Revolutionizing the medium of printmaking and elevating it to the level of an independent art form by expanding its tonal and dramatic range, and providing the imagery with a new conceptual foundation, the German painter, printmaker and theorist, Albrecht Dürer, was regarded as the greatest German Renaissance artist, whose work was admired and influential throughout the Europe.
A supremely gifted and versatile artist, Dürer was born on May 21, 1471, in the Franconian city of Nuremberg. His first training was as a goldsmith in his father's shop. By the age of 13, Dürer manifested signs of a skilled painter as seen from a self portrait which he painted in 1484. In 1486, he apprenticed with the local painter Michael Wolgemut, where he would remain for almost four years.
In April of 1490, Dürer departed Nuremberg and travelled to Netherlands, Cologne, and parts of Austria. In the summer of 1492 he arrived at Colmar, and from there he went to Basel and then to Strasbourg. After returning to Nuremberg in late May of 1494, Dürer married Agnes Frey on July 7.
In August of 1494, Dürer traveled to Italy, where he remained until 1495. He became acquainted with artists such as Gentile and Giovanni Bellini and absorbed the works of Andrea Mantegna, Antonio Pollaiuolo, and Lorernzo di Credi.
After his return, Dürer immediately became successful receiving commissions for painting from Frederick the Wise, Elector of Saxony. By the age of thirty, Dürer had completed or begun three of his most famous series of woodcuts on religious subjects, “The Apocalypse” (1498), the “Large Woodcut Passion” cycle (ca. 1497-1500), and the “Life of the Virgin” (began 1500). He went on to produce engraving such as “Adam and Eve” (1504) and “Master Engravings” featuring “Knight, Death, and the Devil” (1513), “Saint Jerome in His Study” (1514), and “Melancholia I” (1514).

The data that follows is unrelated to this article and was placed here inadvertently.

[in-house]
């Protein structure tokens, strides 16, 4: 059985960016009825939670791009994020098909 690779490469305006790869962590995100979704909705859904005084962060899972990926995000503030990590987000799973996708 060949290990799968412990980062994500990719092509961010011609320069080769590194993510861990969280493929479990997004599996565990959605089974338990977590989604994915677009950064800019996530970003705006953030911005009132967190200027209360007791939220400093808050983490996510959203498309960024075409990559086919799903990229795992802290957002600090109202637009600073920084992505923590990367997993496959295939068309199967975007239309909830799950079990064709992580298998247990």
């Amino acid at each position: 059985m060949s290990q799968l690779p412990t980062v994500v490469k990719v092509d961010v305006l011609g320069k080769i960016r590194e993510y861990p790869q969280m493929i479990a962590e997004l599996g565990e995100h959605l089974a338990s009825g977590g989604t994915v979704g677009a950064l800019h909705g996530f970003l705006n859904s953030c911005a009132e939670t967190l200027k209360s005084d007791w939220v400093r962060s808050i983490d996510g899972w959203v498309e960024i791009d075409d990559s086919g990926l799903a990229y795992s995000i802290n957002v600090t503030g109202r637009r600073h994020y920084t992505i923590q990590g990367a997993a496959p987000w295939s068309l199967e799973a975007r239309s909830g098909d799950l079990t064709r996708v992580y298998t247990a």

From 1505 to 1507, Dürer again visited Italy absorbing the classical heritage and theoretical writings of the region. He developed a new interest in the human form, as demonstrated by his nude and antique studies. He wrote “Four Books of Human Proportion”, only the first of which was published during his lifetime. He also wrote an introductory manual of geometric theory for students “Underweysung der Messung” (1525), which include the scientific treatment of perspective by a Northern European artist.
Dürer attracted the attention of the Emperor Maximilian I in 1512, from whom he received several commissions. He also worked for the Emperor's successor Charles V, for whom Dürer designed and helped execute a range of artistic projects.
In his last years, Dürer produced several painted and engraved portraits, but the major work is the “Four Apostles” (1526), that was presented to the city council in Nuremberg. While visiting Zeeland in 1521, Dürer contracted a malarial infection and as a result of this infection Dürer died on April 6, 1528, and buried in the Johannisfriedhof cemetery.